2009, p. 10) It would be equally as difficult to ascertain how manyindividuals are wrongly indicted as it would be to ascertain how many arewrongly convicted. Similarly, the length of time it takes to resolvemiscarriages of justice makes it difficult to form a judgement on whether theproblem is increasing or decreasing, as current figures on successful appealsreflect the correction of past mistakes, not those convictions occurring as wespeak. Resultantly, the Criminal Case ReviewCommission 1997 (CCRC) was set up as an independent body responsible forinvestigating alleged miscarriages of justice. Critics say that the commissionis under-funded, understaffed and not sufficiently independent, with a currentbacklog of 1,200 cases. (BBC News, 2017b) However, the CCRCshows that it remains as necessary a body now, as it did when it was firstinitiated. Even its harshest critics simply want to improve the CCRC and haveno interest in its abolition.
The existence of the CCRC on its own is notenough, it requires resources and powers to perform its job effectively. Thereis no question that the fundamental constitutional principle, which the CJSrests and the CCRC exists to uphold, is that the guilty are convicted and theinnocent go free by investigating miscarriages of justice. (Criminal Case ReviewCommission, 2017) However, victims, Victor Nealon, who spent seventeen yearsin prison for attempted rape, and Sam Hallam, aged 17, who was convicted ofmurder after a trainee chef was stabbed during a fight in London, have cometogether to take the Justice Secretary, Chris Grayling, to court over changesto the law stopping them from receiving compensation for the twenty-four yearsthey wrongly spent behind bars. (Independent, 2015). By law, the requirementsnecessary under the UK’s international obligations to the InternationalCovenant on Civil and Political Rights 1966, article 14 (6), states that; “When a person has by a final decision been convicted of a criminaloffence and when subsequently his conviction has been reversed or he has beenpardoned on the ground that a new or newly discovered fact shows conclusivelythat there has been a miscarriage of justice, the person who has sufferedpunishment as a result of such conviction shall be compensated according tolaw, unless it is proved that the non-disclosure of the known fact in time iswholly or partly attributed to him.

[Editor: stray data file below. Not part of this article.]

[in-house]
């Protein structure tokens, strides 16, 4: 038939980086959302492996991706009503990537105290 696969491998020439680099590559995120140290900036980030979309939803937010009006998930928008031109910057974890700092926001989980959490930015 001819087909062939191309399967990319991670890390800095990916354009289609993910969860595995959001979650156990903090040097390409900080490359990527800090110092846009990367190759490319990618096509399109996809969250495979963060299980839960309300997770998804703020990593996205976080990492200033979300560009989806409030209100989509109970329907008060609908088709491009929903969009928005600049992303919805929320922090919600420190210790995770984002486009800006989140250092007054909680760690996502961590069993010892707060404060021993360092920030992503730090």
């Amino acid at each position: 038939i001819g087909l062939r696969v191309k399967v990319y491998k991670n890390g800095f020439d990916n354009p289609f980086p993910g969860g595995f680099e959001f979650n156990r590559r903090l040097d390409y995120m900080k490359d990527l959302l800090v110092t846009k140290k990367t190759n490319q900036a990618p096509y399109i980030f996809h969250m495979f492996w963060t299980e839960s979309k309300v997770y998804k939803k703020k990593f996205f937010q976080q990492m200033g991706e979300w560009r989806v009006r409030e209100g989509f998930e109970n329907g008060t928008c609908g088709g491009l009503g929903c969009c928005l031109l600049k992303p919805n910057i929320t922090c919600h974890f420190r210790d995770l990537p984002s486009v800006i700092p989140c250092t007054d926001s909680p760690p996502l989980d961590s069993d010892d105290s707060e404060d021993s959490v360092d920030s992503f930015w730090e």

” However, Nealon and Hallam are not the only ones fighting forcompensation on their own miscarriages of justice. It took 23 years for theHillsborough families to achieve some form of truth and justice. In February 2015, a Global Law Summit washeld for those who had been wrongly convicted but denied any redress under theruling introduced in 2014 which virtually states that it is not enough to justbe innocent and in most cases the real culprit of the crime must be foundbefore the individual can be compensated. The battle for victims ofmiscarriages of justice to receive compensation for their time served is anongoing and ever long, proving yet again that the attempts of rectification bythe system are ineffective. (The Guardian, 2015) Onthe other hand, the Innocence Projects have been put in place. These are aconjunction between university students, solicitors and barristers whoinvestigate cases of alleged wrongful convictions, on a pro bono basis.